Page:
3. The Mariners Will Get Off To A Decent Start. Bucking an unwelcome trend from recent years, the M's should actually look pretty good out of the gate. The two games in Japan, along with a bunch of off days early in the season (including an open date on a Sunday; first time I've heard of that) give the M's an ideal slate to set up a favorable pitching rotation. First, they don't need to use their fifth starter until April 21st, and can then skip that spot again the following week. More importantly, the schedule allows them to start Felix Hernandez on full rest in four of their first twelve games. Anything can happen in two weeks, and with a little luck, the M's can rattle off a bunch of wins right out of the chute.
4. Carlos Peguero Will Get More Playing Time In 2012. If Franklin Gutierrez misses significant time this season or if the Mike Carp-Casper Wells platoon doesn't cut the mustard, there will be plenty of plate appearances up for grabs in the outfield this season. Given Eric Wedge's fondness for Peguero, the free swinging lefty might be the most likely candidate for an extended look if one or more of the above falters. Managers are generally supportive of their younger players, but Wedge's comments about Peguero glowed a little brighter than his words for the rest of his band of outfielders. That, plus Peguero's late cut this spring, hints that Carlos won't be in Triple A for long.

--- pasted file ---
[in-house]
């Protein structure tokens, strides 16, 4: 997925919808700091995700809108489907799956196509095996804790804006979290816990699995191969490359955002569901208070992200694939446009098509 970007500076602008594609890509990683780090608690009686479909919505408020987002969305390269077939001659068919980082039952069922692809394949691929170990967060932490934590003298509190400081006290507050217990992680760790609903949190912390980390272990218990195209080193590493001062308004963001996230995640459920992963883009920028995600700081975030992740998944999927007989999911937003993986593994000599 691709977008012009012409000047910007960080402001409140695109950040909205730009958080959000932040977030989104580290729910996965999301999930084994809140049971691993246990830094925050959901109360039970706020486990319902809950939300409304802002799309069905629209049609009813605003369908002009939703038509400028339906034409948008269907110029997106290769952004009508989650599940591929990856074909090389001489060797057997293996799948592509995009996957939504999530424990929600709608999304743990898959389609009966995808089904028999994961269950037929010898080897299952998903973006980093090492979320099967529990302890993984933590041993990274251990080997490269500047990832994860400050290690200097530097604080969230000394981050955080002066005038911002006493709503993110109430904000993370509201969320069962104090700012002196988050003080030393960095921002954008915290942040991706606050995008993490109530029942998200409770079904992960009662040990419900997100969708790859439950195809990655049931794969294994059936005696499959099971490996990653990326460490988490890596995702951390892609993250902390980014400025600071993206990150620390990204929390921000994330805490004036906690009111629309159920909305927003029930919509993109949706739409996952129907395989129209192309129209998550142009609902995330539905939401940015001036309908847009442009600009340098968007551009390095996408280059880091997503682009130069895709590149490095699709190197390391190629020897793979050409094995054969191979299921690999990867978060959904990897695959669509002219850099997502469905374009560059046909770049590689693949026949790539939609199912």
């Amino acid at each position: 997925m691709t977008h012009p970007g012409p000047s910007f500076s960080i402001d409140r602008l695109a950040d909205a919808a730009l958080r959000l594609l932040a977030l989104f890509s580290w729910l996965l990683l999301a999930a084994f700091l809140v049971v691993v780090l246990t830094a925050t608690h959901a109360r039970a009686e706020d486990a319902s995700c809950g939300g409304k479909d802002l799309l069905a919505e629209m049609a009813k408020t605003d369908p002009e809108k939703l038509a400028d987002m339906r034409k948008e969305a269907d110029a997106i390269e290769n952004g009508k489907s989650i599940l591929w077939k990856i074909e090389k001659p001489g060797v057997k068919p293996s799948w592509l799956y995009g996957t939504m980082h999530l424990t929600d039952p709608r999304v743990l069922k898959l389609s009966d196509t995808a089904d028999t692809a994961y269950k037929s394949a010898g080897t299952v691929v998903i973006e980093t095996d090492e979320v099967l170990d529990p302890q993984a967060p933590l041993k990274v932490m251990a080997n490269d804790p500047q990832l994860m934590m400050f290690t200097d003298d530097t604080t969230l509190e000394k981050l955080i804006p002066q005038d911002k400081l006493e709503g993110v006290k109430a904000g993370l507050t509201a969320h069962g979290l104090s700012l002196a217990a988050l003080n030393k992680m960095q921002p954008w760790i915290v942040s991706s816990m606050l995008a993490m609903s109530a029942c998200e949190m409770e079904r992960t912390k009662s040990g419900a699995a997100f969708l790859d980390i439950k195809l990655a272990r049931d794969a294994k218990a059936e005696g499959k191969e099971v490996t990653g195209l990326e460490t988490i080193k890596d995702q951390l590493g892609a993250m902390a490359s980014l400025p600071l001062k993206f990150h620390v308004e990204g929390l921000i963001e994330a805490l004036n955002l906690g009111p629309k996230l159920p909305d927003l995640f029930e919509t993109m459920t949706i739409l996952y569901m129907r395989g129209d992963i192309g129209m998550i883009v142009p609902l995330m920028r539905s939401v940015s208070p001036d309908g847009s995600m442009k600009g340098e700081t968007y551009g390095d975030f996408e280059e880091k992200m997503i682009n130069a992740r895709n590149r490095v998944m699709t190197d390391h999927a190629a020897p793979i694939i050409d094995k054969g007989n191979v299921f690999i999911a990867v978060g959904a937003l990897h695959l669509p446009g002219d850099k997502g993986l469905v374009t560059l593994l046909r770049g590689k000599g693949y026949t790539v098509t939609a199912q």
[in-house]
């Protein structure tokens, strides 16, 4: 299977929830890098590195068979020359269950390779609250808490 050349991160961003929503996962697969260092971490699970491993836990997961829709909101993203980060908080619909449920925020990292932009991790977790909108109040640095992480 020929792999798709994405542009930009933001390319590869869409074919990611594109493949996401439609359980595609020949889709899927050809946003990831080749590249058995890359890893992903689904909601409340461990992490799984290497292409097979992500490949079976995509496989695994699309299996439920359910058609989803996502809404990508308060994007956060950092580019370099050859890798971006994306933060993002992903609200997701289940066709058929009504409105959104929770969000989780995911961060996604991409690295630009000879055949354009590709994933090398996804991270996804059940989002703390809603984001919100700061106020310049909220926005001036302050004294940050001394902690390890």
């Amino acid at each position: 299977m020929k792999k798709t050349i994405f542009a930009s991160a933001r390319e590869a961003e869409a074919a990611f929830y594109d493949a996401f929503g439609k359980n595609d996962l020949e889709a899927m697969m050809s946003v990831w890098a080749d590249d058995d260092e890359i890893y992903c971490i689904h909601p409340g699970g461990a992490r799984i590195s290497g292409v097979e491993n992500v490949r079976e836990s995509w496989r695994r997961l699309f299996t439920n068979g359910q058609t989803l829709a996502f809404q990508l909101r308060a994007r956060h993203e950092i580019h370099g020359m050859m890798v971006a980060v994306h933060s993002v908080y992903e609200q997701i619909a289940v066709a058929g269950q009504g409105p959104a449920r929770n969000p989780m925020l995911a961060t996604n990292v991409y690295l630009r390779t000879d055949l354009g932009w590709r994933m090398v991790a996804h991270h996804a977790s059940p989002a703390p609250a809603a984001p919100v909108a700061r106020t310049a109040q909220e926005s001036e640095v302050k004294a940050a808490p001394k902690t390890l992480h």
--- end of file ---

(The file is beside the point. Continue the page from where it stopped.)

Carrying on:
5. Jesus Montero Will Still Be Catching In September. While I doubt that Montero will be catching every day, I wouldn't be shocked if Wedge periodically slides him in behind the plate throughout the year. Nobody in the prospecting world praises Montero's defense behind the plate, but if he can just be bad defensively as opposed to godawful, he might be more valuable as a catcher than as a DH. My hunch is that the M's will give him every opportunity to prove he can play the position competently.